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Engineering a Portable, Low-Cost Refreshable Braille Display for Communication with the Deaf-Blind Population

Booth Id:

Embedded Systems


Finalist Names:
Nakka, Josh
Salmon, Katelynn

Approximately 90% of the world’s 40 million blind live in developing nations. Less than 10% of blind children in the developing world go to school due to lack of accessible materials, and literacy rates are estimated to be below 3%. Braille remains the primary method of reading and writing for the blind, but Braille books and assistive Braille technologies remain too cost prohibitive for widespread use. Our project seeks to design and engineer a durable, low-cost Refreshable Braille Display to enable communication with and facilitate reading for the blind population in impoverished nations. The final prototype consists of 42 individually controllable pins to display 7 letters at a time. An Arduino translates input from secure digital (SD) cards to Braille and transmits to the physical display using pulse width modulation to conserve energy and create consistent upward force. Our device replaces traditional costly piezoelectric actuators with a shape memory alloy of Nickel and Titanium which returns to an extended shape in response to step-wise temperature changes, pushing a pin into the up position. A matrix circuit design and a dedicated PCB per letter allows expansion of the device according to user preference without significant cost increase or alterations to the underlying design. The entire device is powered by a rechargeable lithium ion battery. Each additional letter including the actuators costs $0.24 when produced at scale, nearly 150 times cheaper than comparable commercially available displays. The computing and circuitry costs of a device which can scale up to 80 letters.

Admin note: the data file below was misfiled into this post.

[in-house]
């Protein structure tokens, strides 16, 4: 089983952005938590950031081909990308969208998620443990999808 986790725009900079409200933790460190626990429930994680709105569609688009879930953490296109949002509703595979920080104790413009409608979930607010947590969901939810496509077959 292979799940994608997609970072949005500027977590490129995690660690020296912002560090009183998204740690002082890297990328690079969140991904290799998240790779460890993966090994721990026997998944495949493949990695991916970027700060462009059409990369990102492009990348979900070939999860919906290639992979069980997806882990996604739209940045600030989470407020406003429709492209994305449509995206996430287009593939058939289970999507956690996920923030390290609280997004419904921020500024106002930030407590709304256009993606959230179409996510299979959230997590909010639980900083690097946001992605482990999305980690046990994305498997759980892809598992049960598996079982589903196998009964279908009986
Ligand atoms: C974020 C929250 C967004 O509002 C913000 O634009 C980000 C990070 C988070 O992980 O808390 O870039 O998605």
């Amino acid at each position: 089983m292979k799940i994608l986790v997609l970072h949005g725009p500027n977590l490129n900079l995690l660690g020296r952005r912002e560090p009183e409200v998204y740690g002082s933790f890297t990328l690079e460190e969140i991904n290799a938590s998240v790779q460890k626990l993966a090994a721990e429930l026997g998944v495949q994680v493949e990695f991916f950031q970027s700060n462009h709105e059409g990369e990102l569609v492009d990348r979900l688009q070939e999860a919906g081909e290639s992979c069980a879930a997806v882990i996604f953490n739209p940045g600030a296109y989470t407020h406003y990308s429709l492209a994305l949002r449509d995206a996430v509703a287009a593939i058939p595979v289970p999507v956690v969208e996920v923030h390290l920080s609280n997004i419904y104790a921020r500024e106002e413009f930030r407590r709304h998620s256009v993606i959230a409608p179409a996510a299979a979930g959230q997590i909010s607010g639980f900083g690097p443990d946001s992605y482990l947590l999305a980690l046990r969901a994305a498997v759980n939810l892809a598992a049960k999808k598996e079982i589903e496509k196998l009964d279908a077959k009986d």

Awards Won:
Arizona State University: Arizona State University Intel ISEF Scholarship
Arizona State University: Arizona State University Intel ISEF Scholarship
Third Award of $1,000